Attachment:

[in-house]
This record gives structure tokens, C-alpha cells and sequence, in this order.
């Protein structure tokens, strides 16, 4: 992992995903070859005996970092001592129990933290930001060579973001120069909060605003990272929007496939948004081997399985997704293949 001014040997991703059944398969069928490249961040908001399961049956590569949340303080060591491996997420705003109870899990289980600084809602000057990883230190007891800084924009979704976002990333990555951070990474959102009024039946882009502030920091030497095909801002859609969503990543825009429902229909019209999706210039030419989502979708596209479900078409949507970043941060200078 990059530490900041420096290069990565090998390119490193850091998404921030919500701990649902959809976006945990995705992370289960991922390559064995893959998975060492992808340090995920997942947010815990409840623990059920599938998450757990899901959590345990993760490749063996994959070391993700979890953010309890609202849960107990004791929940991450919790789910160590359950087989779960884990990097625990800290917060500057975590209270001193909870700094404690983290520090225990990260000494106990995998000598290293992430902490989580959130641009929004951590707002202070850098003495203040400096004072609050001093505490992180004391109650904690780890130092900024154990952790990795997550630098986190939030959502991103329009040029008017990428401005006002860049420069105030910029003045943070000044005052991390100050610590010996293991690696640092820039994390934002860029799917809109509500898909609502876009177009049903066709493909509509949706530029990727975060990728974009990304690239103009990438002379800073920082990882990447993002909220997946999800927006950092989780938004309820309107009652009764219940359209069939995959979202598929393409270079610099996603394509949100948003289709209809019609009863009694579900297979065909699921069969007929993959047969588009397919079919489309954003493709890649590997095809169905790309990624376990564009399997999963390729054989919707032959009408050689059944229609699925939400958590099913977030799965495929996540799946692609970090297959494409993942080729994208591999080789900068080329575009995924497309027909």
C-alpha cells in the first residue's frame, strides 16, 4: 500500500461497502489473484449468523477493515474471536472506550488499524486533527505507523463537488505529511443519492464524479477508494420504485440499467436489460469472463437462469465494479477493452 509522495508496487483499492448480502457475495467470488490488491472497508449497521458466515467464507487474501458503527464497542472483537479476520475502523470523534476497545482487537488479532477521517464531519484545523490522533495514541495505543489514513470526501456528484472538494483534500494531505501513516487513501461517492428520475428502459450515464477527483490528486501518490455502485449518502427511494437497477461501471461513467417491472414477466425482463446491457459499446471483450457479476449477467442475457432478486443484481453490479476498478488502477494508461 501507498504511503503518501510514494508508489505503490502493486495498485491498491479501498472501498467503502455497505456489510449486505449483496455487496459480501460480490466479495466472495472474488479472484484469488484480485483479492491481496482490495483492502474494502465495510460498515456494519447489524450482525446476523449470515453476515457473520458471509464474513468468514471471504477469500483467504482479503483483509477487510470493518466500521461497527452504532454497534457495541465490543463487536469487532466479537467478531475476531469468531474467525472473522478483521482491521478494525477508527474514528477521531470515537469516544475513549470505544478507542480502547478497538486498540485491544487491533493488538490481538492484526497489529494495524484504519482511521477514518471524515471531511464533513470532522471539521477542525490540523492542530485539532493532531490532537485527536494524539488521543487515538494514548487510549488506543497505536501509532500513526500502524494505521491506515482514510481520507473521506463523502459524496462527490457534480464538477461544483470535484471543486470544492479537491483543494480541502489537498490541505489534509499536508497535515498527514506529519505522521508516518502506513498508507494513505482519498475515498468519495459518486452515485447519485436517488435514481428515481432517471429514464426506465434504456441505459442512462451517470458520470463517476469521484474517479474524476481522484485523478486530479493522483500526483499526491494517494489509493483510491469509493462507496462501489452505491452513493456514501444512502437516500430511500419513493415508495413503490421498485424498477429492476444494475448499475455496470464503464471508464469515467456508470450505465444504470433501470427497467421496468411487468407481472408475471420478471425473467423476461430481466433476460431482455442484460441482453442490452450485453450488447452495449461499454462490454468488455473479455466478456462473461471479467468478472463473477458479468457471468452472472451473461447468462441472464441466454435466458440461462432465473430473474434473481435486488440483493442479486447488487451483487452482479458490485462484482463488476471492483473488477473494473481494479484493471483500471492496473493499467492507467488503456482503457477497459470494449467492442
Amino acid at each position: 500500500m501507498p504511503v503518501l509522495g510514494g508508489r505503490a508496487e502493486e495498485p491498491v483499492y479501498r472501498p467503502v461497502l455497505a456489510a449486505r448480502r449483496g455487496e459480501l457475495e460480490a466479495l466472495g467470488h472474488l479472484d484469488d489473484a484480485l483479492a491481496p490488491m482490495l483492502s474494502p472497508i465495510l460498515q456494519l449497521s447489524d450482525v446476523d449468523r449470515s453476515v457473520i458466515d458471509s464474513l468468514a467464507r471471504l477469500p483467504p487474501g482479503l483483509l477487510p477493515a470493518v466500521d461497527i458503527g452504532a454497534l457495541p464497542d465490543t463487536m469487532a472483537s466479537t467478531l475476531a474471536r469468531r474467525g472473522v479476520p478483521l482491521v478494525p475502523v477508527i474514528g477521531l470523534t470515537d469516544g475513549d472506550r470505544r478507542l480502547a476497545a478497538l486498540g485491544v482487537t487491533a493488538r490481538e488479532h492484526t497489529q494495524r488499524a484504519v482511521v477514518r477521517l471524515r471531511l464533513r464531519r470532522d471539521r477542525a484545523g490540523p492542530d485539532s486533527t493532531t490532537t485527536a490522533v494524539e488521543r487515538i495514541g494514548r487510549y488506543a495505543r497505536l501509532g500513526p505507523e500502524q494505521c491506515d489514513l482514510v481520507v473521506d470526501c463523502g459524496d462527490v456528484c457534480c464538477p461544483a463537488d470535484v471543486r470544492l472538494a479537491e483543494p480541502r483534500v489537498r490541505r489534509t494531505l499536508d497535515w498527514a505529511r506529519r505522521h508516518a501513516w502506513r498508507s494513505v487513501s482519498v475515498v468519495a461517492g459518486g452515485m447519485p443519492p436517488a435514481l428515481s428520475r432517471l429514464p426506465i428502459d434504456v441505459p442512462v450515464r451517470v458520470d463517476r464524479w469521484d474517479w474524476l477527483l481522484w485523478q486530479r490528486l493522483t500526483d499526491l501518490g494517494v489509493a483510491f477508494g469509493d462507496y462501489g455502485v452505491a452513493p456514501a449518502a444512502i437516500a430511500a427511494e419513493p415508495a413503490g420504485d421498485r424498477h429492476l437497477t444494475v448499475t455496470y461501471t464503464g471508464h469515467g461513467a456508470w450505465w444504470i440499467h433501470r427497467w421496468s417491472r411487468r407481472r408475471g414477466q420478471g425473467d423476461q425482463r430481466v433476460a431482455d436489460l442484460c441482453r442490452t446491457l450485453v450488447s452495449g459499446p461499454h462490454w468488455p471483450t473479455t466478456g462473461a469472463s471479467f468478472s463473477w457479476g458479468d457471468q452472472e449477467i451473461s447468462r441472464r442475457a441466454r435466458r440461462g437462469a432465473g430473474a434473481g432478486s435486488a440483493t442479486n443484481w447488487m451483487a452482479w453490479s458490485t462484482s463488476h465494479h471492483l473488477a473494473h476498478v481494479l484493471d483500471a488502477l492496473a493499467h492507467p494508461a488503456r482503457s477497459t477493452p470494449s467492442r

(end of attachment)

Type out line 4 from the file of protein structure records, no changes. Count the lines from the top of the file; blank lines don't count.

C-alpha cells in the first residue's frame, strides 16, 4: 500500500461497502489473484449468523477493515474471536472506550488499524486533527505507523463537488505529511443519492464524479477508494420504485440499467436489460469472463437462469465494479477493452 509522495508496487483499492448480502457475495467470488490488491472497508449497521458466515467464507487474501458503527464497542472483537479476520475502523470523534476497545482487537488479532477521517464531519484545523490522533495514541495505543489514513470526501456528484472538494483534500494531505501513516487513501461517492428520475428502459450515464477527483490528486501518490455502485449518502427511494437497477461501471461513467417491472414477466425482463446491457459499446471483450457479476449477467442475457432478486443484481453490479476498478488502477494508461 501507498504511503503518501510514494508508489505503490502493486495498485491498491479501498472501498467503502455497505456489510449486505449483496455487496459480501460480490466479495466472495472474488479472484484469488484480485483479492491481496482490495483492502474494502465495510460498515456494519447489524450482525446476523449470515453476515457473520458471509464474513468468514471471504477469500483467504482479503483483509477487510470493518466500521461497527452504532454497534457495541465490543463487536469487532466479537467478531475476531469468531474467525472473522478483521482491521478494525477508527474514528477521531470515537469516544475513549470505544478507542480502547478497538486498540485491544487491533493488538490481538492484526497489529494495524484504519482511521477514518471524515471531511464533513470532522471539521477542525490540523492542530485539532493532531490532537485527536494524539488521543487515538494514548487510549488506543497505536501509532500513526500502524494505521491506515482514510481520507473521506463523502459524496462527490457534480464538477461544483470535484471543486470544492479537491483543494480541502489537498490541505489534509499536508497535515498527514506529519505522521508516518502506513498508507494513505482519498475515498468519495459518486452515485447519485436517488435514481428515481432517471429514464426506465434504456441505459442512462451517470458520470463517476469521484474517479474524476481522484485523478486530479493522483500526483499526491494517494489509493483510491469509493462507496462501489452505491452513493456514501444512502437516500430511500419513493415508495413503490421498485424498477429492476444494475448499475455496470464503464471508464469515467456508470450505465444504470433501470427497467421496468411487468407481472408475471420478471425473467423476461430481466433476460431482455442484460441482453442490452450485453450488447452495449461499454462490454468488455473479455466478456462473461471479467468478472463473477458479468457471468452472472451473461447468462441472464441466454435466458440461462432465473430473474434473481435486488440483493442479486447488487451483487452482479458490485462484482463488476471492483473488477473494473481494479484493471483500471492496473493499467492507467488503456482503457477497459470494449467492442